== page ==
And this points to the fact that autism is often racialized as seen as a threat. I don’t believe that if Arnoldo had been white, he would have been seen as much of a threat with a toy truck.
Another example to talk about carceral systems and institutionalization is the Judge Rotenberg Center, which is infamous for using shock treatment, “aversive therapy,” on the disabled and autistic people there. Now, I don’t know the exact number of Latine people who are housed there, but we do know that the majority of people housed there are Black and Brown autistics.
So this is why I feel as an autistic movement, as a Latine movement, we really have to be working side by side with Black Lives Matter and attempts to defund, the police, and end institutionalization and carceral systems of all forms, in line with Disability Justice principles.
We need Latine Autistic Advocates in nonprofit leadership roles
Another fact is that Latines are very underrepresented in the disability and autistic movements, particularly looking at nonprofit organizations by and for disabled and autistic folks.
There’s a real lack of Latine leadership in Executive Director and Director-level roles; also on Boards of Trustees and Boards of Directors. There’s a real lack of representation, and this is something I’m particularly passionate about as person who served on many nonprofit boards, as someone who has had leadership positions in the nonprofit sector, that I know what it is like to feel isolated and tokenized as a transgender, disabled Latina queer person.
So I very much feel like there is a leadership gap, and there’s a great 2019 report called “Race to Lead” which I highly recommend. It surveyed 5,261 people in the nonprofit sector of all races about discrimination and the impact of racial bias on career advancement in the nonprofit sector.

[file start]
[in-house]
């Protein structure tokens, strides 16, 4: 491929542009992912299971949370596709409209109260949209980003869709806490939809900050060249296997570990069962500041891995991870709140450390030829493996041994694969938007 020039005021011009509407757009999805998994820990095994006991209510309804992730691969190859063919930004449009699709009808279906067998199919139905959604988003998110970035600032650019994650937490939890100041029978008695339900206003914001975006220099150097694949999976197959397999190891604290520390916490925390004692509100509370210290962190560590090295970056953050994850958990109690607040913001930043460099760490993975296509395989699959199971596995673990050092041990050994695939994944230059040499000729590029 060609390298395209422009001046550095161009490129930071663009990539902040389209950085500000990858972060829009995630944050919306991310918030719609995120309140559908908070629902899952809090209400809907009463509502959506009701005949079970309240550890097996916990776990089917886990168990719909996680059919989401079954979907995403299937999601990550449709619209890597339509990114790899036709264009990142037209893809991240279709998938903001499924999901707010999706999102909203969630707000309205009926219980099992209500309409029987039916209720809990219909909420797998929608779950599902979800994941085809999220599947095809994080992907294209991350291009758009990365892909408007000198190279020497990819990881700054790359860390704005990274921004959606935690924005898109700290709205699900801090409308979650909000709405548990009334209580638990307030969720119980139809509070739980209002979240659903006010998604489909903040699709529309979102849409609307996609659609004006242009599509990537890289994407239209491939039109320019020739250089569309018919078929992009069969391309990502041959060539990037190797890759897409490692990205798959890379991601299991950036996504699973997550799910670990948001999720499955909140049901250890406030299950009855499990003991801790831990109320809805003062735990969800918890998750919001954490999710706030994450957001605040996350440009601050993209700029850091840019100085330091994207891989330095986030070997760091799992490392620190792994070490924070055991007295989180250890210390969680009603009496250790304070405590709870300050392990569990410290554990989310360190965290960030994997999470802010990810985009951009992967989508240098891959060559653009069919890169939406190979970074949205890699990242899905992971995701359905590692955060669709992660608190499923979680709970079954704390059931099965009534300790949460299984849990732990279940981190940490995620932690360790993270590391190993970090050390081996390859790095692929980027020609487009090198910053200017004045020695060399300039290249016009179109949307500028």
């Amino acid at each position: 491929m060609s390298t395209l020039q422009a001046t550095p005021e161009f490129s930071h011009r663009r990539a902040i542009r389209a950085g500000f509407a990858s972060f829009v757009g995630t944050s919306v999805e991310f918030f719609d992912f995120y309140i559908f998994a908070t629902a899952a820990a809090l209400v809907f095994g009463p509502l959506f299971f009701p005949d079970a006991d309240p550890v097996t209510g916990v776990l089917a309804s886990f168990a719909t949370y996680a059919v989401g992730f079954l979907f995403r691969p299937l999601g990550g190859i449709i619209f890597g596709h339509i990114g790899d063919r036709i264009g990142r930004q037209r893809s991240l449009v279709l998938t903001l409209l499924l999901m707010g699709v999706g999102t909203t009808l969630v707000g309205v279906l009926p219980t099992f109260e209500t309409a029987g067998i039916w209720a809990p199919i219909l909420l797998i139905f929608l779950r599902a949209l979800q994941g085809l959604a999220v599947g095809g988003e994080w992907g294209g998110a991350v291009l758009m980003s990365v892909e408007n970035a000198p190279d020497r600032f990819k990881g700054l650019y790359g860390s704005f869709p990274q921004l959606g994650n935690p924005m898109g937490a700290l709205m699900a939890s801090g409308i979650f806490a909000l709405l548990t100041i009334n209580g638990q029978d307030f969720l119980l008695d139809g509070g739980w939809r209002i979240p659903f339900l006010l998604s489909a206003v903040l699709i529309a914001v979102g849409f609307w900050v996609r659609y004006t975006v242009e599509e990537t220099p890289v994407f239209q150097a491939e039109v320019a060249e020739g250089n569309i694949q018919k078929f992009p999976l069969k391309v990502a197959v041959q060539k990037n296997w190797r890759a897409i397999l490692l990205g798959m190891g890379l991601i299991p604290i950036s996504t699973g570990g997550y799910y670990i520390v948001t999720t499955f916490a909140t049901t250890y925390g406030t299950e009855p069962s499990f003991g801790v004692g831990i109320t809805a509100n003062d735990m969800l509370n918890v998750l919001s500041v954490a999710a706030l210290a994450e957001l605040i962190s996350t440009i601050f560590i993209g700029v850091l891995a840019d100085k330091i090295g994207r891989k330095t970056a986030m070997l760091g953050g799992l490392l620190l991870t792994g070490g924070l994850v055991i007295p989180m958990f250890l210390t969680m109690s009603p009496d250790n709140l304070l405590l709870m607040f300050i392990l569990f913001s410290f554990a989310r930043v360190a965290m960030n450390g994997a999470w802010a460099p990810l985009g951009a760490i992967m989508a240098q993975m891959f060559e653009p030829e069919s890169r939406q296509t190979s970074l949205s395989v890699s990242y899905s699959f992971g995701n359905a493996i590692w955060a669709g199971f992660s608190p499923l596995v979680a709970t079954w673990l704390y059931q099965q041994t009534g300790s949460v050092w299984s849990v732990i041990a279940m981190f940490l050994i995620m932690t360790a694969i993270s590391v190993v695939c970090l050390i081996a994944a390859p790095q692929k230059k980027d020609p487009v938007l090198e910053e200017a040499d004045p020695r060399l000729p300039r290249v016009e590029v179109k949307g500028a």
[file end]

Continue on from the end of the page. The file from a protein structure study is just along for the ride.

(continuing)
We often think that we’re better than being racist in the nonprofit sector, but that’s patently false. As the report stated:
There is a “white advantage” in the nonprofit sector…structure and power operate specifically in the context of nonprofit organizations [to] steadily reproduc[e] concrete and experiential benefits for white people despite a stated agreement in the sector on the problems of racial inequity and the need to change those conditions.Race To Lead Revisited, 2019
A lot of nonprofits founded by white Executive Directors and who traditionally and historically had majority white boards of directors, have real problems with not only attracting people of color into leadership roles, but supporting those Black, Indigenous & People of Color, including Latine folks.
The lack of representation of Latines in leadership that may translate into there not being attention to our specific needs, which I’ve outlined in this video about health care access, language access, understanding specifics of Latine culture, and how that impacts our autistic-ness, disability, gender, sexuality. The feeling of tokenization, as I mentioned, is really only one you can solve by putting the majority of the leadership of your organization being BIPoC, putting people in leadership roles. The more people of color on your boards and in leadership roles, the more people of color are going to be attracted to work for your organization and feel supported there.
And again, link below the Race to Lead report has great data on how to support People of Color to move up in leadership roles. They have specific breakdowns for Latines, for Latina women, for trans folks and how race impacts their leadership in the nonprofit sector.
Philanthropic organizations and other nonprofit funders and donors should really be looking to fund organizations that are led by by BIPoC folks. And I do think there should be pressure put on organizations that are historically white that still have a lot of white people driving their policy agendas to demand that they serve the communities.
So if you’re one of the people who feels marginalized, tokenized or left out of the autistic and Neurodiversity and Disability Movements, I encourage you to keep raising your voice because it’s important that we see ourselves represented.
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by Kayley Margarite Whalen, Communications and Digital Strategy Consultant for the Autistic Women & Nonbinary Network.